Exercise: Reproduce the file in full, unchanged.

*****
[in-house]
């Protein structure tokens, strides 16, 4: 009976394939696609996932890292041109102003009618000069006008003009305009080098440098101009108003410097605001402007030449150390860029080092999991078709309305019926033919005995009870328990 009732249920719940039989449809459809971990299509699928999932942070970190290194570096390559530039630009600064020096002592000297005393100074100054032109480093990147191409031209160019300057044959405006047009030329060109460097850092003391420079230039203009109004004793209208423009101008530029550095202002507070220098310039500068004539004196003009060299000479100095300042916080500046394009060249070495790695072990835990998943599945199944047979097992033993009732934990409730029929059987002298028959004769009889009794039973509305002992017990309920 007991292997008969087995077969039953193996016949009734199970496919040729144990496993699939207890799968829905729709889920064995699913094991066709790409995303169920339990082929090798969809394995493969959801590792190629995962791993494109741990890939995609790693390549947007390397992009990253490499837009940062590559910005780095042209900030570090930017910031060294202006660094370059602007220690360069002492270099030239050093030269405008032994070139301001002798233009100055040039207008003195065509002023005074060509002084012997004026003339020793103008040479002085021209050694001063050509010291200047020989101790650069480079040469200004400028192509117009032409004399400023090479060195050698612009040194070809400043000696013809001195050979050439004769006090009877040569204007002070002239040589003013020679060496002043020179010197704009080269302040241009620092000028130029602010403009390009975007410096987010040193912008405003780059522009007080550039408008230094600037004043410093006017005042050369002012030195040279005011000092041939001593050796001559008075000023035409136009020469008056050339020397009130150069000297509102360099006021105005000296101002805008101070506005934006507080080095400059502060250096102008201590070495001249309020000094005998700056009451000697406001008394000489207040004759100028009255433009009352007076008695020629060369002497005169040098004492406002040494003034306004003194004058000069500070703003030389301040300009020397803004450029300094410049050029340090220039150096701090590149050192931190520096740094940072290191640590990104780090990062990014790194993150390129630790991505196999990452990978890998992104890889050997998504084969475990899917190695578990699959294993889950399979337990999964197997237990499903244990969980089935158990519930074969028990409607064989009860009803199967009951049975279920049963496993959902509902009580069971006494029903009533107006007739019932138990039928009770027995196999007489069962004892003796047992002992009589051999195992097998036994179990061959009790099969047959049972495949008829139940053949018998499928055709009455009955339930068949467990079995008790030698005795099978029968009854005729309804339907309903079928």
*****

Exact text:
[in-house]
């Protein structure tokens, strides 16, 4: 009976394939696609996932890292041109102003009618000069006008003009305009080098440098101009108003410097605001402007030449150390860029080092999991078709309305019926033919005995009870328990 009732249920719940039989449809459809971990299509699928999932942070970190290194570096390559530039630009600064020096002592000297005393100074100054032109480093990147191409031209160019300057044959405006047009030329060109460097850092003391420079230039203009109004004793209208423009101008530029550095202002507070220098310039500068004539004196003009060299000479100095300042916080500046394009060249070495790695072990835990998943599945199944047979097992033993009732934990409730029929059987002298028959004769009889009794039973509305002992017990309920 007991292997008969087995077969039953193996016949009734199970496919040729144990496993699939207890799968829905729709889920064995699913094991066709790409995303169920339990082929090798969809394995493969959801590792190629995962791993494109741990890939995609790693390549947007390397992009990253490499837009940062590559910005780095042209900030570090930017910031060294202006660094370059602007220690360069002492270099030239050093030269405008032994070139301001002798233009100055040039207008003195065509002023005074060509002084012997004026003339020793103008040479002085021209050694001063050509010291200047020989101790650069480079040469200004400028192509117009032409004399400023090479060195050698612009040194070809400043000696013809001195050979050439004769006090009877040569204007002070002239040589003013020679060496002043020179010197704009080269302040241009620092000028130029602010403009390009975007410096987010040193912008405003780059522009007080550039408008230094600037004043410093006017005042050369002012030195040279005011000092041939001593050796001559008075000023035409136009020469008056050339020397009130150069000297509102360099006021105005000296101002805008101070506005934006507080080095400059502060250096102008201590070495001249309020000094005998700056009451000697406001008394000489207040004759100028009255433009009352007076008695020629060369002497005169040098004492406002040494003034306004003194004058000069500070703003030389301040300009020397803004450029300094410049050029340090220039150096701090590149050192931190520096740094940072290191640590990104780090990062990014790194993150390129630790991505196999990452990978890998992104890889050997998504084969475990899917190695578990699959294993889950399979337990999964197997237990499903244990969980089935158990519930074969028990409607064989009860009803199967009951049975279920049963496993959902509902009580069971006494029903009533107006007739019932138990039928009770027995196999007489069962004892003796047992002992009589051999195992097998036994179990061959009790099969047959049972495949008829139940053949018998499928055709009455009955339930068949467990079995008790030698005795099978029968009854005729309804339907309903079928």